A few days ago I was tagged on a thread on Twitter: my old pal Mim was upset to find that he couldn’t use a SQL query with a Common Table Expression as the source of a table in DirectQuery mode. He worked out why without my help but I thought that it was worth me writing up an explanation for other people who might be struggling with the same problem.
In Power BI DirectQuery mode you can – for most data sources – use your own SQL query as the source for a table in your dataset. For example when connecting to the AdventureWorksDW 2017 sample database in SQL Server using DirectQuery mode, I can use the following SQL query as the source of a table:
SELECT FullDateAlternateKey, EnglishDayNameOfWeek, EnglishMonthName FROM DimDate
Now, let’s say I use this table in a dataset and build the following report with two slicers and a table, and with a month and a day name selected in the slicers:
The SQL generated by Power BI to populate the table looks like this:
SELECT TOP (501) [t0].[FullDateAlternateKey] FROM ( ( SELECT FullDateAlternateKey, EnglishDayNameOfWeek, EnglishMonthName FROM DimDate ) ) AS [t0] WHERE ( ( [t0].[EnglishDayNameOfWeek] = N'Sunday' ) AND ( [t0].[EnglishMonthName] = N'April' ) ) GROUP BY [t0].[FullDateAlternateKey],[t0].[EnglishDayNameOfWeek],[t0].[EnglishMonthName] ORDER BY [t0].[EnglishDayNameOfWeek] ASC ,[t0].[EnglishMonthName] ASC ,[t0].[FullDateAlternateKey] ASC
Notice how the original SQL query I used as the source of the table is used as a subquery in this query. This is how Power BI generates its SQL and this is why there are limitations on the SQL you can use in DirectQuery mode: not all SQL queries that run standalone can be used in subqueries.
Take the following variation on the SQL above for example:
SELECT FullDateAlternateKey, EnglishDayNameOfWeek, EnglishMonthName FROM DimDate ORDER BY EnglishMonthName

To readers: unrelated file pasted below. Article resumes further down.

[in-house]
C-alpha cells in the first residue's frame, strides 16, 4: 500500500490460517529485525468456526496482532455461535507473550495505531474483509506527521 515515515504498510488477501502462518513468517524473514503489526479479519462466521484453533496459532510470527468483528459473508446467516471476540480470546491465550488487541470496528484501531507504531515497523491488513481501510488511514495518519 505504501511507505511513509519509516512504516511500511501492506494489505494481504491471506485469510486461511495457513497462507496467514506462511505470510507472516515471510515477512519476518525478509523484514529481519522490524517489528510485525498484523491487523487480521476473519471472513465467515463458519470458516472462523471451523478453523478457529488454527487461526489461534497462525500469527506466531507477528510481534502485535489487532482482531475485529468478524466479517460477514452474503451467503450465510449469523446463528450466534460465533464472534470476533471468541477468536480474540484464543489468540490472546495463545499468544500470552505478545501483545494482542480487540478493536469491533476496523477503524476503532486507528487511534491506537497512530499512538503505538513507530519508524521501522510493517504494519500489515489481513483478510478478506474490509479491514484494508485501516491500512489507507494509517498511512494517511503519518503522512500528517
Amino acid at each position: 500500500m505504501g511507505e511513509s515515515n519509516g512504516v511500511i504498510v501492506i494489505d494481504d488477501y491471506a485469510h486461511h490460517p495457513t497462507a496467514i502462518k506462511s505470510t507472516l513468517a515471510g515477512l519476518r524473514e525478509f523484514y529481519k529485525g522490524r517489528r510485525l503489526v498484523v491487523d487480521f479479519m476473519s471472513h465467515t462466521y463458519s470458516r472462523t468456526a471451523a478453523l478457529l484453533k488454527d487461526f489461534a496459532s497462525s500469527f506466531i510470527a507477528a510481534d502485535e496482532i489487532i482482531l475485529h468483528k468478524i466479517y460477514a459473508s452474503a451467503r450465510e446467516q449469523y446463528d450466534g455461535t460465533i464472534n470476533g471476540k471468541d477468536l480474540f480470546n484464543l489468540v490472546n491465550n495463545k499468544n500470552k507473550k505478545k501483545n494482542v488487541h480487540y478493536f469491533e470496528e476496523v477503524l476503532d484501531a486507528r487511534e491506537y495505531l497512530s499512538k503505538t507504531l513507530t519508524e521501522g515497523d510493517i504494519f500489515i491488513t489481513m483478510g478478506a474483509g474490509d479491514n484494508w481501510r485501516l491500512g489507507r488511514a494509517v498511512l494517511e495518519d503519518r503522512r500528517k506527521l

It’s the same query as before but with an ORDER BY clause. It works fine in the Power Query Editor but when you go to your report you’ll see the following error:
“Microsoft SQL: The ORDER BY clause is invalid in views, inline functions, derived tables, subqueries and common table expressions unless TOP, OFFSET or FOR XML is also specified”
This is the error message generated by the SQL query that Power BI is trying to run – and as you will have guessed by now, it’s being generated because Power BI is trying to use your query with an ORDER BY clause inside its own subquery. You can’t put an ORDER BY clause in a subquery in TSQL except in the scenarios mentioned in the error message. The same goes for Common Table Expressions.
What can you do to work around this? There is really just one answer: model your data the way Power BI likes it (ie as a star schema) before it gets to Power BI. It’s the now-famous Roche’s Maxim. Even if you aren’t running into this limitation using SQL queries as the source of a table is a bad idea because it makes maintenance difficult and you end up doing any expensive transformations at query time and paying the performance penalty over and over again. And yes, I know, some of you don’t have permissions to create views or get the data modelled correctly in the source and I know it’s tough, but that’s the way it is.